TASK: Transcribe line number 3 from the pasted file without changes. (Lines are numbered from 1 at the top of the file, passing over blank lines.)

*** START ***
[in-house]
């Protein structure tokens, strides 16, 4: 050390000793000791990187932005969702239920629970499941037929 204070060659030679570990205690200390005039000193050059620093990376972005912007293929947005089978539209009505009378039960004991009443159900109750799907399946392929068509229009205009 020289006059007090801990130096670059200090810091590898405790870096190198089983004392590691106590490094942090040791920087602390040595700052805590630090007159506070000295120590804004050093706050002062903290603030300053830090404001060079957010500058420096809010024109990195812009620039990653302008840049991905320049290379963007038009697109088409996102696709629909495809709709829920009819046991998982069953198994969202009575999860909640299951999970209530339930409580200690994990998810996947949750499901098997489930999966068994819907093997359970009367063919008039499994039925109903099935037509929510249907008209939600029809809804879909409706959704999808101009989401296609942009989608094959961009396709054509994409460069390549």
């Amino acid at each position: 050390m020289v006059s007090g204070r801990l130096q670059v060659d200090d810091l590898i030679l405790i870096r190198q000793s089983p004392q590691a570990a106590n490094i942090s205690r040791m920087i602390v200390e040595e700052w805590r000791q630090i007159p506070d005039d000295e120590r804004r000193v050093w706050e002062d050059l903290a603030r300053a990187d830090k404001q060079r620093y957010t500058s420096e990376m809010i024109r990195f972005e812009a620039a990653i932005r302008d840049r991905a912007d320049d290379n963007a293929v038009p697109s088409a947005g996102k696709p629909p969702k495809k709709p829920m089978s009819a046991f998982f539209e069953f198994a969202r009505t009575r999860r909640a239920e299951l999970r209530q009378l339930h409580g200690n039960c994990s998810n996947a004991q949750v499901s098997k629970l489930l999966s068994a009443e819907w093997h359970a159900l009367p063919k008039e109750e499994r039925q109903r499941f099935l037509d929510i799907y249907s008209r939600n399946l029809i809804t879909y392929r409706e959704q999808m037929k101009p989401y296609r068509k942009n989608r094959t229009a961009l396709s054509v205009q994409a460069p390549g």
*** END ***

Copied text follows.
């Amino acid at each position: 050390m020289v006059s007090g204070r801990l130096q670059v060659d200090d810091l590898i030679l405790i870096r190198q000793s089983p004392q590691a570990a106590n490094i942090s205690r040791m920087i602390v200390e040595e700052w805590r000791q630090i007159p506070d005039d000295e120590r804004r000193v050093w706050e002062d050059l903290a603030r300053a990187d830090k404001q060079r620093y957010t500058s420096e990376m809010i024109r990195f972005e812009a620039a990653i932005r302008d840049r991905a912007d320049d290379n963007a293929v038009p697109s088409a947005g996102k696709p629909p969702k495809k709709p829920m089978s009819a046991f998982f539209e069953f198994a969202r009505t009575r999860r909640a239920e299951l999970r209530q009378l339930h409580g200690n039960c994990s998810n996947a004991q949750v499901s098997k629970l489930l999966s068994a009443e819907w093997h359970a159900l009367p063919k008039e109750e499994r039925q109903r499941f099935l037509d929510i799907y249907s008209r939600n399946l029809i809804t879909y392929r409706e959704q999808m037929k101009p989401y296609r068509k942009n989608r094959t229009a961009l396709s054509v205009q994409a460069p390549g």